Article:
A Birmingham resident was quoted several days after the April 27 & 28 Super Tornado Outbreak saying, “There were two things that got me through April 27th: Jesus and James Spann”.
This was an opening statement made at the 26th Annual National Weather Association Coference, held in Birmingham last week, and to me it speaks volumes as to how critically important broadcast meteorologists were in saving lives in April 2011.
The conference lasted several days, with meteorologists from broadcasting and forecasting avenues, coming together to discuss many weather aspects, with the first two days concentrating on the tornadic outbreaks in North Alabama, and Joplin, Missouri in April and May of 2011.
This blog isn’t going to go over everything I learned at this conference, but I’m going to do my best to highlight some of it.
First of all, everyone loves facts. The tornadoes from April 27 & 28 caused 9 billion dollars damage. 62 tornadoes developed over the course of 16 hours, with two EF 4’s tornadoes. Before the supercell outbreak during the afternoon hours, a Mesoscale Convective System blew through the northern 3rd of the state. Basically a squall line of wind driven storms moved through, at times producing EF 3 tornadoes and 100+ mph, and whipping out power to over 500, 000 households, with an estimate of 3.5 people per household. Tornadoes tracked over 2500 miles from those days, with tornadoes on the ground for a collective time of over 5 hours!
This may or may not have contributed to the number of casualties that arose during that event…which caused 251 fatalities in those two days. Several media outlets conducted surveys in the weeks following the outbreak in order to learn about how people may or may not have gotten their information concerning the severe weather. TV was an overwhelming leader, with sirens following.
Several comments noted that when watching TV media, viewers sensed a change in the tone of voice that differed from any other event they had witnessed. A severity that spoke to them beyond the words they were saying. This unquestionably saved lives.
The National Weather Service in Birmingham,Memphis and Huntsvillehad tremendous challenges that day. With a fast moving MCS moving through in the morning, warnings had to be issued very quickly. Within a squall line, tornadoes can be harder to recognize, their signatures are not as easy to denote and can deteriorate quicker than a dangerous tracked path super cell. InSmithville,Mississippion April 27, at one point the NWS was tracking thirteen different tornado warnings at one time. In addition to keeping up with dangerous storms, NWS agencies had to get the warnings out in a fast enough fashion to protect lives. Lead times for tornado warnings from Tuscaloosa varied between 30 and 60 minutes.
On a “routine” severe weather day, a NWS office typically staffs 5-7 officers to man the storms: a coordinator, social media operator and a few radar operators. Social Media operators work on NWS chat which many broadcast meteorologists and emergency management agencies use to acquire directional, intensity information as well as other things. As you can imagine, with 5 hours or tornado warnings they certainly had their hands full. Their challenges include defining roles for staff, being flexible, and giving forecasters adequate rest in order to perform their duties.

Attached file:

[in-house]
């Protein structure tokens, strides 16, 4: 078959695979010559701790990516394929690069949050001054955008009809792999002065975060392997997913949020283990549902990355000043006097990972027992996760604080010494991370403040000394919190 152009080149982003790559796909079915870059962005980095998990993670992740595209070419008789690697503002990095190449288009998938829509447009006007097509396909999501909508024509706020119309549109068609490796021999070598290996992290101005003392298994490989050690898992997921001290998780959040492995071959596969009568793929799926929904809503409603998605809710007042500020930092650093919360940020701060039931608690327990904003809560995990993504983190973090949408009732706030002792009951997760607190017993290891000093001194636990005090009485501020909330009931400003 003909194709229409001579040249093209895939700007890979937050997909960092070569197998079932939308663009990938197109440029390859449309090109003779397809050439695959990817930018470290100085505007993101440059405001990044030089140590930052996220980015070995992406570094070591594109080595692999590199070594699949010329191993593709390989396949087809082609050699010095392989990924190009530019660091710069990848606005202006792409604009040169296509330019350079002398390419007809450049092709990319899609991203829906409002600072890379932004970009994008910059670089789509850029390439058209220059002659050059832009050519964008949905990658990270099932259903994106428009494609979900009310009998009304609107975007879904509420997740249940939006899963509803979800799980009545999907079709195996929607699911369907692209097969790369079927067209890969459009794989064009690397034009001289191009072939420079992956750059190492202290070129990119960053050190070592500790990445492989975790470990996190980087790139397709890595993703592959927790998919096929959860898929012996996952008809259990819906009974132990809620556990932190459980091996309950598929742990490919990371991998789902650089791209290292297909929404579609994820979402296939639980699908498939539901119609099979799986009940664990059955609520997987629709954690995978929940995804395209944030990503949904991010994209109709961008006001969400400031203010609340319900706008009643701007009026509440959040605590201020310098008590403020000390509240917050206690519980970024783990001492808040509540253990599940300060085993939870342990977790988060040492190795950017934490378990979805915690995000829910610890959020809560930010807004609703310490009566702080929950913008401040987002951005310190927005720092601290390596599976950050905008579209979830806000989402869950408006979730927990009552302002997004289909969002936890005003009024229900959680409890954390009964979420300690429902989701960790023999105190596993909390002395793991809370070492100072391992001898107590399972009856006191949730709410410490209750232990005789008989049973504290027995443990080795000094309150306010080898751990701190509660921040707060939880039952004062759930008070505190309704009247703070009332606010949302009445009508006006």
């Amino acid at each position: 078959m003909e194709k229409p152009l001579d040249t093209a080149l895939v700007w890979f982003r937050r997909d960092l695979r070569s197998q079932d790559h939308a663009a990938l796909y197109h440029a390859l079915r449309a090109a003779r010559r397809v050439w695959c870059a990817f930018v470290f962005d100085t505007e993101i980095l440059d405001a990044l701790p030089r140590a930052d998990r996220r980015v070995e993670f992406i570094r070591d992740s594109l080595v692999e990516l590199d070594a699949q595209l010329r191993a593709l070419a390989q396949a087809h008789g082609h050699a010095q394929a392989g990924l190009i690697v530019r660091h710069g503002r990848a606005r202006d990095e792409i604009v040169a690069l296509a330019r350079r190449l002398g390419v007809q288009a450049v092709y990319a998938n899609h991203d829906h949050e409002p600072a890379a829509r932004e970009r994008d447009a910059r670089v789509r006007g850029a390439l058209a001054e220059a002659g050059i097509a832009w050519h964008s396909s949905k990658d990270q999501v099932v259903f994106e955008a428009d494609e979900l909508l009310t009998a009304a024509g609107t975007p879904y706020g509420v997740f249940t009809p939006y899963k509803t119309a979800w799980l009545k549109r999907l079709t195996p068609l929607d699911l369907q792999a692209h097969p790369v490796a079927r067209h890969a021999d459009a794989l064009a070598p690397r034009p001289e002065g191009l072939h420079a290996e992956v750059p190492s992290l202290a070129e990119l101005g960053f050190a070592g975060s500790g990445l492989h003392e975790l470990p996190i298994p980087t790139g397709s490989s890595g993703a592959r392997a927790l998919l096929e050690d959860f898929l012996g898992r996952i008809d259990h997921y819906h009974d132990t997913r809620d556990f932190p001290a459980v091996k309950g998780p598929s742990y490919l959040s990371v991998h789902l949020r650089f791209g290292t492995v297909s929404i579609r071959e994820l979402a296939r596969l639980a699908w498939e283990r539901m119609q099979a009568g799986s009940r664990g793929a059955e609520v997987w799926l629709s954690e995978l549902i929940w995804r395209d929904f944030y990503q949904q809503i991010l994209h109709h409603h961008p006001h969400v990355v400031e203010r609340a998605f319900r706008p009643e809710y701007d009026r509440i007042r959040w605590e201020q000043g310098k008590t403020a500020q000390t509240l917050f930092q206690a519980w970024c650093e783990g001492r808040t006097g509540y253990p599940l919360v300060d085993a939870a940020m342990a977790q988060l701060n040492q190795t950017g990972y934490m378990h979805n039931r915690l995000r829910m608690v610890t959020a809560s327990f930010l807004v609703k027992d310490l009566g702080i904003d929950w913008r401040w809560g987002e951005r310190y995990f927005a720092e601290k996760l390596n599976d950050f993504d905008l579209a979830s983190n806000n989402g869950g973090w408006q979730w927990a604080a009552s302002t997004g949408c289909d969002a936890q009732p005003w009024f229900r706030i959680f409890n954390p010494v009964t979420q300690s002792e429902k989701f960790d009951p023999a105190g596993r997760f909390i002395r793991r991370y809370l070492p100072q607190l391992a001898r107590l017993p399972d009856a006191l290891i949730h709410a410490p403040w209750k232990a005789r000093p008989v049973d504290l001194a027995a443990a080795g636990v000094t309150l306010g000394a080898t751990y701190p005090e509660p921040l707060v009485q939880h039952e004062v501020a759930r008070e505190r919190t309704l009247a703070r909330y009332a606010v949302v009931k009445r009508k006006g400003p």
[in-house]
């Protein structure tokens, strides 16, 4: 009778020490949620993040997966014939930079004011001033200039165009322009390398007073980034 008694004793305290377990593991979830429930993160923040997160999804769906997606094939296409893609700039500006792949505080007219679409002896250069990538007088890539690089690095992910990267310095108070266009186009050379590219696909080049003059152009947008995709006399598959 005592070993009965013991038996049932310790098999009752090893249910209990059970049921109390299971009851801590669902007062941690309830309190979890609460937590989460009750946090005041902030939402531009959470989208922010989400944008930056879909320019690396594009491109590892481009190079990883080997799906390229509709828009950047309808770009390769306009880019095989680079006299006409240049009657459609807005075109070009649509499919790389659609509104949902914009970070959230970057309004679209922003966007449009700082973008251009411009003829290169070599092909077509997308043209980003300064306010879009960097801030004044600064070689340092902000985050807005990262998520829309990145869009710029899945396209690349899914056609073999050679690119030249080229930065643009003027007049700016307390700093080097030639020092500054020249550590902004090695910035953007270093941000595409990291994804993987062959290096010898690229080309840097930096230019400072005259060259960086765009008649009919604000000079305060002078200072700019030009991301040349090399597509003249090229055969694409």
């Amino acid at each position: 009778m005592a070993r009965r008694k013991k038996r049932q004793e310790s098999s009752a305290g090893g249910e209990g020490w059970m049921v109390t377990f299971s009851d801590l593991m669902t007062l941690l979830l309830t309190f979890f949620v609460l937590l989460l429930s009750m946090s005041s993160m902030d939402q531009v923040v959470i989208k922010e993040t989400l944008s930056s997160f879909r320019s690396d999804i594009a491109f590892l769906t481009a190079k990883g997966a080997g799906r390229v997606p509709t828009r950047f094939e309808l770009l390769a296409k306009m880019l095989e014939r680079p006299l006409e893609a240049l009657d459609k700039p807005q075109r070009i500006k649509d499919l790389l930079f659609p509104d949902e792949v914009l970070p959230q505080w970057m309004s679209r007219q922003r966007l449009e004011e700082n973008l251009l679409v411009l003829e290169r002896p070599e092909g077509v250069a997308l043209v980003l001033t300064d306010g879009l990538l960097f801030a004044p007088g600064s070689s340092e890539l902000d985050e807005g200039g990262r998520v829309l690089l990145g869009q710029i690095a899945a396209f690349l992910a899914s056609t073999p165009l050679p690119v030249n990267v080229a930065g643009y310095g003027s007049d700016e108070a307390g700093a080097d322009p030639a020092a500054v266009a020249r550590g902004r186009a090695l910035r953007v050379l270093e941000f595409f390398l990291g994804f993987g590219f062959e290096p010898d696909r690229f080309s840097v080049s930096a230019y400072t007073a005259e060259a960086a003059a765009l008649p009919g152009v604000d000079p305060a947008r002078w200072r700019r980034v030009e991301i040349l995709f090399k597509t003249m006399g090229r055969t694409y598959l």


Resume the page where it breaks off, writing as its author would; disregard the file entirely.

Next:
Despite the 500,000 homes without power after the first of 3 batches of severe weather between the 27th & 28th, broadcasters played an amazing role in preparing their audience several days in advance for deadly tornadoes. James Spann, Chief at ABC 33/40 in Birmingham still cannot present on the events of that day. It is still too fresh, too emotional. In his eyes, 251 lives were lost on his watch. But how many were saved? Tornados leveled houses, trees and everything in their paths. Debris balls were picked up on radar up to 20,000 feet high….that’s nearly 4 MILES. In Smithville, MS, a town virtually leveled, a Ford Explorer was thrown as high as a water tower, striking it, and then landing ¼ mile away.
A meteorologist from the small town of Joplin, Missourispoke at the conference. Joplinis roughly the size of Dothan, and took a direct hit from an EF5 tornado in May 2011. This one tornado had more fatalities than April 27th & 28th combined, and even struck the hospital. The pain was poignant in this meteorologist’s voice, and he remembered the day that affected everyone. He told the audience there was a hero, who was an elderly woman near death in the hospital who ultimately died. She was a hero, because she told her son that her life was lived, and that he needed to go protect others. This tornado was easier to track by the NWS, because it was one, not dozens. But it was arguably harder to swallow because it was unstoppable. There were damage swaths that ripped tiles from cement, and left paths into the ground at times over a foot deep. Within this type tornado there is nowhere that is safe.
In summary, from the tornadic talks’ aspect of the conference, reflecting on these incidents I refer back to James Spann. He stated “opinions don’t matter, facts matter.” And the fact is to me, that Southerners will never forget the year of 2011. Everyone, those affected and those indirectly affected will always take tornado warnings more seriously now, and be proactive with a plan of action. What was thought could never happen, did happen.Tuscaloosahad not had a tornadic path through the town since the 1930’s. It CAN happen. Heed warnings, watch local media, be flexible and communicate. Be proactive and stay ahead of a storm. Never take for granted day to day life.